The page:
DRAPER — Like its featured creature, Little Shop of Horrors is a strange beast: a combination of a late-’50s monster-of-the-week flick and an ’80s B-movie camp, featuring a jive-talking, man-eating plant and a doo-wop musical score. In fact, the show has origins in both those formats, being originally released as a black comedy film in 1960, and later as a 1982 musical that made its way onto Broadway.
That version, written by Howard Ashman with music by Alan Menken, is onstage at Draper Historic Theatre, and directed by Jared Daley. It differs from the iconic 1986 film starring Rick Moranis in a few significant ways. First, the ending is more in line with its original monster movie origins. There are also more minor musical numbers, and the masochist character (played by Jack Nicholson in 1960 and Bill Murray in 1986) is nowhere to be seen.
The well-known and much-loved songs are all here, though. In this production, the popular songs are highlighted by ballads, “Somewhere That’s Green,” and, “Suddenly Seymour,” sung by Savanna Forester and David Peterson. Both performers are formidable leads who play losers who grew up “in the gutter,” with Peterson as orphaned botanical nerd Seymour and Forester as his abused coworker Audrey.
Upon the discovery of a new, weird plant species, Audrey’s and Seymour’s world is turned upside down by the plant’s increasing intelligence and nefarious demands. Draper Historic Theatre’s design of the plant (named “Audrey II” by an adoring Seymour) is a fairly classic take of the character with enormous red lips and veins bulging out of its massive green “head.” The puppet, which grows progressively larger throughout the show as it consumes one person after another, is a wonder to behold. The prop master is not credited, but the creation is quite an achievement. Its voice is provided by Tony Baca with the puppet’s motions done by Casey Dean. However it worked, the sync between the two was perfect, and I’d never guess they were being done separately.
In addition to the plant, there are a couple other villains to deal with, mainly Audrey’s sadistic dentist boyfriend, the wonderfully named Orin Scrivello D.D.S., played by Paul Miller. When Audrey is asked why she puts up with a boyfriend who gives her black eyes, she demurs, “But, he’s a professional!” While less threatening than the dentist, Seymour’s boss Mr. Mushnik (Xavier Turner) also sees others as little more than ways to advance his own interests, and both characters meet gruesome fates. Dancing around the action in Motown fashion is a trio of sassy Greek chorus gals known as the Urchins, portrayed by understudies Stacee Hunsaker, Sheryle Moser and BreeAnn Stobbe.
Peterson gives a wonderfully strong performance as Seymour, with perfect acting and singing for the role. I appreciate that Peterson makes his own Seymour, instead of mimicking Moranis. Peterson is also devastatingly funny, and he delivers a good improvised line to a wonky prop. Forester is also magnificent as Seymour’s eventual girlfriend, Audrey. Playing the most sympathetic character of the show, Forester also displays remarkable comedic delivery and singing chops.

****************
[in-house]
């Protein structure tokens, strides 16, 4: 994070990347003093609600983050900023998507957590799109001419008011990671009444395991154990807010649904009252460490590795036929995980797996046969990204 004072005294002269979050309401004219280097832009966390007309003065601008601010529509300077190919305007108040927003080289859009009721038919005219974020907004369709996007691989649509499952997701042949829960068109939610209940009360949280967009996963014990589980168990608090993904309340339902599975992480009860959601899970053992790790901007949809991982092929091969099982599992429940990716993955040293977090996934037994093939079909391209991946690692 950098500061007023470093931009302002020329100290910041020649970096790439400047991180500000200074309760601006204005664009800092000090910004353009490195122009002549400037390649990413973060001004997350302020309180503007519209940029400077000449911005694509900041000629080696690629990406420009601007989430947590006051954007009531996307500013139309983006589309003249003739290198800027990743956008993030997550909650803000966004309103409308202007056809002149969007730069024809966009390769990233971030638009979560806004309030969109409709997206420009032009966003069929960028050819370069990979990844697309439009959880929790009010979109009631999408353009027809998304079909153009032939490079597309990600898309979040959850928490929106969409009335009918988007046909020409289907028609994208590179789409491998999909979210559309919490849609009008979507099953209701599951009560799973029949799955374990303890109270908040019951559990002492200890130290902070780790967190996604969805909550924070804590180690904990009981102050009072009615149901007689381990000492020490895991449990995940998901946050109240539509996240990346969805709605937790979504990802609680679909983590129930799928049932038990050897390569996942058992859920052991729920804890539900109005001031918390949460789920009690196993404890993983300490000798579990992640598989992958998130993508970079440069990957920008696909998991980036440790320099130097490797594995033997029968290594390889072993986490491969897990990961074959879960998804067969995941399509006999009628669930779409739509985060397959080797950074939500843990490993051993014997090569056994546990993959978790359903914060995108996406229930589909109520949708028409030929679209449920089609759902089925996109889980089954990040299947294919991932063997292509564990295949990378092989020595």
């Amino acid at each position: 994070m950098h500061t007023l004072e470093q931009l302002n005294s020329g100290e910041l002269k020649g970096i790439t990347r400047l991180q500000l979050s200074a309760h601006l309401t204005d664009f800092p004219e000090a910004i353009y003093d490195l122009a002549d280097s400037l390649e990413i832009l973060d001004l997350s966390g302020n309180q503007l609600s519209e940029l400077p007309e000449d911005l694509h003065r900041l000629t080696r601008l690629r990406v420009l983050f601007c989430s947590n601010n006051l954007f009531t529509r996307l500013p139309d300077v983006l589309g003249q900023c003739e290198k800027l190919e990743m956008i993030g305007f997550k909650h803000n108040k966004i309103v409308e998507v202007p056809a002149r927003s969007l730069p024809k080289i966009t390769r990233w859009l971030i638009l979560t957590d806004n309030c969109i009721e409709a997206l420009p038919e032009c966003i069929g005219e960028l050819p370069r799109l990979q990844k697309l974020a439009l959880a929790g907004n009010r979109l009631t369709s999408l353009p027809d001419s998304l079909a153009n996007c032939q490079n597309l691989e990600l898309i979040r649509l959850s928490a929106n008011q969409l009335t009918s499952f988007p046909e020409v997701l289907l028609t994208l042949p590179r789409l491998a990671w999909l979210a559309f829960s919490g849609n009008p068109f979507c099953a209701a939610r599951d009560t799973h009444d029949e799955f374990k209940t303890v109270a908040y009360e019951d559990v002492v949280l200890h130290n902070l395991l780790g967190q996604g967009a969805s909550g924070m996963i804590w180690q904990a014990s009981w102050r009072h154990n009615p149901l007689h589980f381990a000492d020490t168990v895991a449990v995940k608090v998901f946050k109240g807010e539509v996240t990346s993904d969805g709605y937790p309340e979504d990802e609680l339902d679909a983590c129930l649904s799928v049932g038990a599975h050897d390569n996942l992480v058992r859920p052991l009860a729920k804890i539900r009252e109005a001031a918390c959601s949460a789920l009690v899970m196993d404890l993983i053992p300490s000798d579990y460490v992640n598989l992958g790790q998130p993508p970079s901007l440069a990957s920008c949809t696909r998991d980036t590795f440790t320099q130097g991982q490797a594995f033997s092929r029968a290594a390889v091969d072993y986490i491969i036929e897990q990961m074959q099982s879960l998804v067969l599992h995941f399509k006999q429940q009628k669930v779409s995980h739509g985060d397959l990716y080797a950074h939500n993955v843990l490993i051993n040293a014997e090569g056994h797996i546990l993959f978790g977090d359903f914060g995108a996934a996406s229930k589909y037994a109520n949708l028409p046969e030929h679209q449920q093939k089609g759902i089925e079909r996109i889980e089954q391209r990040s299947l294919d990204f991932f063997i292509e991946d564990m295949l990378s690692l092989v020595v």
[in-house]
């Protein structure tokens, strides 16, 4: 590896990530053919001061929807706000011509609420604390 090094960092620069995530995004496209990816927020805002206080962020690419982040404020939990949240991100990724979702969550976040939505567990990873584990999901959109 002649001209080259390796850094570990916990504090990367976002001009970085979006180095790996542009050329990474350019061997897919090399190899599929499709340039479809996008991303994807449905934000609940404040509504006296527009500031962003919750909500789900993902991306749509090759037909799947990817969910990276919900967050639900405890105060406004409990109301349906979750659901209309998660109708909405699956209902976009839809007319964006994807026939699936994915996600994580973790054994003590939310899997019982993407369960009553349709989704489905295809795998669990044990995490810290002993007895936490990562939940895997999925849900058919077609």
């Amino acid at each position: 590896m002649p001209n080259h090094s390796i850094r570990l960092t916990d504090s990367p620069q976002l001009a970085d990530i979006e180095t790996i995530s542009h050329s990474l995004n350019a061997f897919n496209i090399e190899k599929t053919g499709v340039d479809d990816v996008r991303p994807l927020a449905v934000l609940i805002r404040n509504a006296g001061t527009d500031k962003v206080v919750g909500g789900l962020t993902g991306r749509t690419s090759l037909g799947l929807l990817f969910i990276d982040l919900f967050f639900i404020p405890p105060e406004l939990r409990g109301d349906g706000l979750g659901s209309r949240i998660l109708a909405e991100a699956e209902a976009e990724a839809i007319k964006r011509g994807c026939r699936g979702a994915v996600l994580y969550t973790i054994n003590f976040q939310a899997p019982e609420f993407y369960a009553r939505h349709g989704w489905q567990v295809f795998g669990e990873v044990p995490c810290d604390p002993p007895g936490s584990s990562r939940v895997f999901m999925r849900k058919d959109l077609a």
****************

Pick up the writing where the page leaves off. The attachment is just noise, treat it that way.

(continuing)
Despite the show’s focus on the macabre, it’s generally an all-ages affair. If this performance were a movie, it would probably be rated PG-13 for plant-on-human and human-on-human violence (domestic abuse is a major plot point), a handful of profanities and suggestive content (Miller really sexed up the dentist). However, everything is presented in ridiculous fashion, and nothing besides Miller’s lasciviousness felt gratuitous. The kids in the audience seemed to be having a great time.
The tiny Draper Historic Theatre couldn’t have been pleased when the juggernaut Hale Centre Theatre moved close to it, and the crowd, while very appreciative, did seem on the small side for a Friday night. Do the world a favor and slide on down to a theater where the actors put their souls into the roles—a theatre that needs patronage and fully deserves it. I’ve been writing for UTBA for nine years and hardly knew the Draper Historic Theatre existed. Turns out, it’s a delightful experience. The staff is friendly, the home-baked concessions are cheap, and I had a smile on my face the whole night. All in all, the $12 ticket price is a steal. As the Plant says before the show, “We don’t make jack squat!”—so spread the love a little and support real community theater. Personally, I’ll take this “Little Shop” experience any day: one where the props drop off the walls, and the Plant tips off its pedestal and nearly crushes Audrey. It’s a “B-grade” musical—why would you see it any way else?